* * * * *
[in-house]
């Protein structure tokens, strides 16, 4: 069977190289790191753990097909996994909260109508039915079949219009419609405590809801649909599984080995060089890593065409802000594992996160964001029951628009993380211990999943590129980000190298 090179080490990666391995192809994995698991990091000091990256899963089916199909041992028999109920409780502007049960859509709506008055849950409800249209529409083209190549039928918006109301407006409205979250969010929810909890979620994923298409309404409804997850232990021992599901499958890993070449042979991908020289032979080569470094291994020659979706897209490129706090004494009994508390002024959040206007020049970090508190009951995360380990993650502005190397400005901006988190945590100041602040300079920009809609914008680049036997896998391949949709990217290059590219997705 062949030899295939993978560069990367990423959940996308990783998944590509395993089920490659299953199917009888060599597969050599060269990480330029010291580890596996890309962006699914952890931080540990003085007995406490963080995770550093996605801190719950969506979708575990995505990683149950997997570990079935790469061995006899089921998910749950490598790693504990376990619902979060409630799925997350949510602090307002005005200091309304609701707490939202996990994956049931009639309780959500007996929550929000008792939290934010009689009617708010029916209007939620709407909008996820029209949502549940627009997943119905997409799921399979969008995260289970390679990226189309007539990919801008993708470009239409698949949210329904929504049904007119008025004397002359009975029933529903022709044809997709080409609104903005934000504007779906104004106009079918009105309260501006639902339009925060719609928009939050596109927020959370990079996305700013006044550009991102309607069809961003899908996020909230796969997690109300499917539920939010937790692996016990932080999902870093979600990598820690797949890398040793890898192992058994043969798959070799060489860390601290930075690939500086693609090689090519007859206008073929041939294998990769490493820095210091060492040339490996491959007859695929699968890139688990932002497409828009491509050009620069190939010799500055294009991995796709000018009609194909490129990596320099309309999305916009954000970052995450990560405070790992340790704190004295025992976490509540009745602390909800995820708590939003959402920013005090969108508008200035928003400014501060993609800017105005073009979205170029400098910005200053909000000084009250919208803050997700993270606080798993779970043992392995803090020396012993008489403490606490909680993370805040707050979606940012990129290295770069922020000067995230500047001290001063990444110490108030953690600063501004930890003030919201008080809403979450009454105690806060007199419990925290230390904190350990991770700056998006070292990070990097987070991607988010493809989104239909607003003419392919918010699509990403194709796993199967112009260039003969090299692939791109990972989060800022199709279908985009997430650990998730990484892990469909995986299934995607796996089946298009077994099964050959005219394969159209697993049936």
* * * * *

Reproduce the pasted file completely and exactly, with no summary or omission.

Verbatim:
[in-house]
């Protein structure tokens, strides 16, 4: 069977190289790191753990097909996994909260109508039915079949219009419609405590809801649909599984080995060089890593065409802000594992996160964001029951628009993380211990999943590129980000190298 090179080490990666391995192809994995698991990091000091990256899963089916199909041992028999109920409780502007049960859509709506008055849950409800249209529409083209190549039928918006109301407006409205979250969010929810909890979620994923298409309404409804997850232990021992599901499958890993070449042979991908020289032979080569470094291994020659979706897209490129706090004494009994508390002024959040206007020049970090508190009951995360380990993650502005190397400005901006988190945590100041602040300079920009809609914008680049036997896998391949949709990217290059590219997705 062949030899295939993978560069990367990423959940996308990783998944590509395993089920490659299953199917009888060599597969050599060269990480330029010291580890596996890309962006699914952890931080540990003085007995406490963080995770550093996605801190719950969506979708575990995505990683149950997997570990079935790469061995006899089921998910749950490598790693504990376990619902979060409630799925997350949510602090307002005005200091309304609701707490939202996990994956049931009639309780959500007996929550929000008792939290934010009689009617708010029916209007939620709407909008996820029209949502549940627009997943119905997409799921399979969008995260289970390679990226189309007539990919801008993708470009239409698949949210329904929504049904007119008025004397002359009975029933529903022709044809997709080409609104903005934000504007779906104004106009079918009105309260501006639902339009925060719609928009939050596109927020959370990079996305700013006044550009991102309607069809961003899908996020909230796969997690109300499917539920939010937790692996016990932080999902870093979600990598820690797949890398040793890898192992058994043969798959070799060489860390601290930075690939500086693609090689090519007859206008073929041939294998990769490493820095210091060492040339490996491959007859695929699968890139688990932002497409828009491509050009620069190939010799500055294009991995796709000018009609194909490129990596320099309309999305916009954000970052995450990560405070790992340790704190004295025992976490509540009745602390909800995820708590939003959402920013005090969108508008200035928003400014501060993609800017105005073009979205170029400098910005200053909000000084009250919208803050997700993270606080798993779970043992392995803090020396012993008489403490606490909680993370805040707050979606940012990129290295770069922020000067995230500047001290001063990444110490108030953690600063501004930890003030919201008080809403979450009454105690806060007199419990925290230390904190350990991770700056998006070292990070990097987070991607988010493809989104239909607003003419392919918010699509990403194709796993199967112009260039003969090299692939791109990972989060800022199709279908985009997430650990998730990484892990469909995986299934995607796996089946298009077994099964050959005219394969159209697993049936």